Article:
Mark Drakeford and Adam Price agree on bigger 96 member Senedd elected entirely by proportional representation
Mark Drakeford and Adam Price have put forward a proposal for a 96 member Senedd with 16 constituencies.
They will be elected through a PR-only system – making Wales the first country in Britain to abolish the First Past the Post system at a parliamentary level.
The First Minister and Plaid Cymru party leader have made the suggestion as a way forward to reform the Senedd before the 2026 election.
The Welsh Conservatives have said that they oppose expanding the Senedd.
In a joint statement, Mark Drakeford and Adam Price said they wanted reform to be implemented in time for the next election in 2026, even if some of the changes are introduced on an interim basis.
- The Senedd should have 96 Members.
- It should be elected using closed proportional lists with integrated statutory gender quotas and mandatory zipping. Seats should be allocated to parties using the D’Hondt formula.
- The 2026 Senedd election should use the final 32 UK Parliament constituencies proposed by the Boundary Commission for Wales once it has concluded its 2023 Parliamentary Review.
- These constituencies should be paired to create 16 Senedd constituencies. Each constituency should elect six Members.
- A full boundary review should be instigated in this Senedd term and its recommendations should take effect from the subsequent Senedd election.
The Senedd currently has 60 members and 40 constituencies, along with five regional lists.
First Minister Mark Drakeford said: “The case for Senedd reform has been made. We now need to get on with the hard work to create a modern Senedd, which reflects the Wales we live in today. A Parliament that truly works for Wales.
“The joint position statement we are publishing today will help support the important work of the cross-party Special Purpose Committee to move Senedd reform forwards.”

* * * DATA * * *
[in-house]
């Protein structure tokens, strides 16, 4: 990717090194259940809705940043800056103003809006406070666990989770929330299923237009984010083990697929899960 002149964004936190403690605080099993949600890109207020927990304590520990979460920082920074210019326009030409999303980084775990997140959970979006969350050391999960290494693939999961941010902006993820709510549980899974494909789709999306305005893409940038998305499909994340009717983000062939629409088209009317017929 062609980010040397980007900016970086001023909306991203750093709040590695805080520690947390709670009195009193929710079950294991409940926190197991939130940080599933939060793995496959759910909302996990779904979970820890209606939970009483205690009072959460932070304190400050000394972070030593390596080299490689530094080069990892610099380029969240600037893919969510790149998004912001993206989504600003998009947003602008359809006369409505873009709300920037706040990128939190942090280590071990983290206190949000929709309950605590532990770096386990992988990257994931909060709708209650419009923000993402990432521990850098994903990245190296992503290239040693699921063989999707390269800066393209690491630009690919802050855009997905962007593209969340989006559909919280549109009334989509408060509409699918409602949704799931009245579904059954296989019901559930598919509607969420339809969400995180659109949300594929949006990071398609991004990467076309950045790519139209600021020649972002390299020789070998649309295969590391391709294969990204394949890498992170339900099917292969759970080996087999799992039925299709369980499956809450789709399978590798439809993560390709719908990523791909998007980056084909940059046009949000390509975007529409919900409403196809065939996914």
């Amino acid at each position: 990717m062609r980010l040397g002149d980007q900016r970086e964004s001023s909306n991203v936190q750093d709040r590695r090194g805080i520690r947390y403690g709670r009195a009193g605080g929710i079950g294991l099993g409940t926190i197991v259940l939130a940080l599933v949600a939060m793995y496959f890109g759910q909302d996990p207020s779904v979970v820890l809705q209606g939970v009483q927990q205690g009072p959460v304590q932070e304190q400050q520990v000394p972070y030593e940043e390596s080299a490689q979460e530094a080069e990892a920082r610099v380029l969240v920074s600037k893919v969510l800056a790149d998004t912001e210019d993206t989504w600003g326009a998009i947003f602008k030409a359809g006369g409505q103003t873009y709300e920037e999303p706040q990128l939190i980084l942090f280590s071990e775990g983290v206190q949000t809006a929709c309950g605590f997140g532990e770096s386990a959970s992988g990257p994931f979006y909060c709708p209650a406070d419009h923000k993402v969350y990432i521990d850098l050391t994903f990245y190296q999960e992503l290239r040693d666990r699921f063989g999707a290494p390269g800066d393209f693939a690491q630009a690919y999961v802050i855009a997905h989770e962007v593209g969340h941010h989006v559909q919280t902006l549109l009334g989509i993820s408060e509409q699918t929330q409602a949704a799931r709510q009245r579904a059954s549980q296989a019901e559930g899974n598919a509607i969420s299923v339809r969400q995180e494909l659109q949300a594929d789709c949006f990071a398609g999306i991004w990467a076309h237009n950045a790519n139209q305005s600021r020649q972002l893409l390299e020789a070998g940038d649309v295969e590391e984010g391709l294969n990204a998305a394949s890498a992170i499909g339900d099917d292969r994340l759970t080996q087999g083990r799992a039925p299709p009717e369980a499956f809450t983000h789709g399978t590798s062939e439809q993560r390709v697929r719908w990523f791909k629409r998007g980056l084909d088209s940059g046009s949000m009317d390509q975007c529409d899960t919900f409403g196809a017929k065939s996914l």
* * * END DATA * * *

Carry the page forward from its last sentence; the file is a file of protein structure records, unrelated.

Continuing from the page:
Adam Price, leader of Plaid Cymru, said: “These reforms will lay the foundations for a stronger Welsh democracy and a fairer, more representative Senedd that will look entirely different to the outdated political system at Westminster.
“A stronger, more diverse, more representative Senedd will have a greater capacity to perform its primary purpose of making a positive difference to the lives of the people of Wales”
‘Boost for democracy’
Rhys ab Owen MS from Plaid Cymru said that the agreement was “historic”.
“Not only does it pave the way for a stronger Senedd with a greater ability to make a difference to the lives of people across our country, it will also boost our democracy – making it fairer and more representative,” he said.
“Some of Plaid Cymru’s key manifesto commitments will now be met. We will have a stronger Senedd with 96 members elected through a proportional electoral voting system – gender-balanced in law by the next election in 2026.
“It’s not about more politicians. It’s about super-powering our parliament – making it fit to represent our people and reflective of all the voices and aspirations of Welsh society.
‘Setting the pace’
Jess Blair, Director of ERS Cymru said that today’s announcement was “historic” as it had “representation and equality at its heart”.
“A strong Senedd is vital to tackle the issues that most affect our communities – critical decisions that impact the daily lives of people in Wales are being made here, not Westminster and these plans will ensure a Senedd that can deliver better outcomes for the people of Wales,” she said.
“Not only will these plans see a larger improved Senedd that reflects the people of Wales – it is yet another rejection of the kind of outdated winner-takes all politics that we’ve come so accustomed to in Westminster – a continued commitment to a proportional electoral system that ensures seats match votes.
“Wales has for a long time now been setting the pace for democratic innovation – today’s announcement once again shows that Wales can lead the way and deliver a parliament fit for the 21st Century.”
Evelyn James. Campaigner at WEN Wales said: “This is a historic moment as it confirms that Wales will be the first country in the UK to legislate to ensure we have gender balance in our seat of power. This is very fitting – we were the first country to achieve gender balance in our legislature in 2003 and we should now be on course to ensure we have gender balance after the elections in 2026.
“We are delighted that our evidence to the special purpose committee, our briefings and our legal opinions have helped ensure Senedd reform includes these positive measures so that gender parity is baked in, whatever the party in power.”
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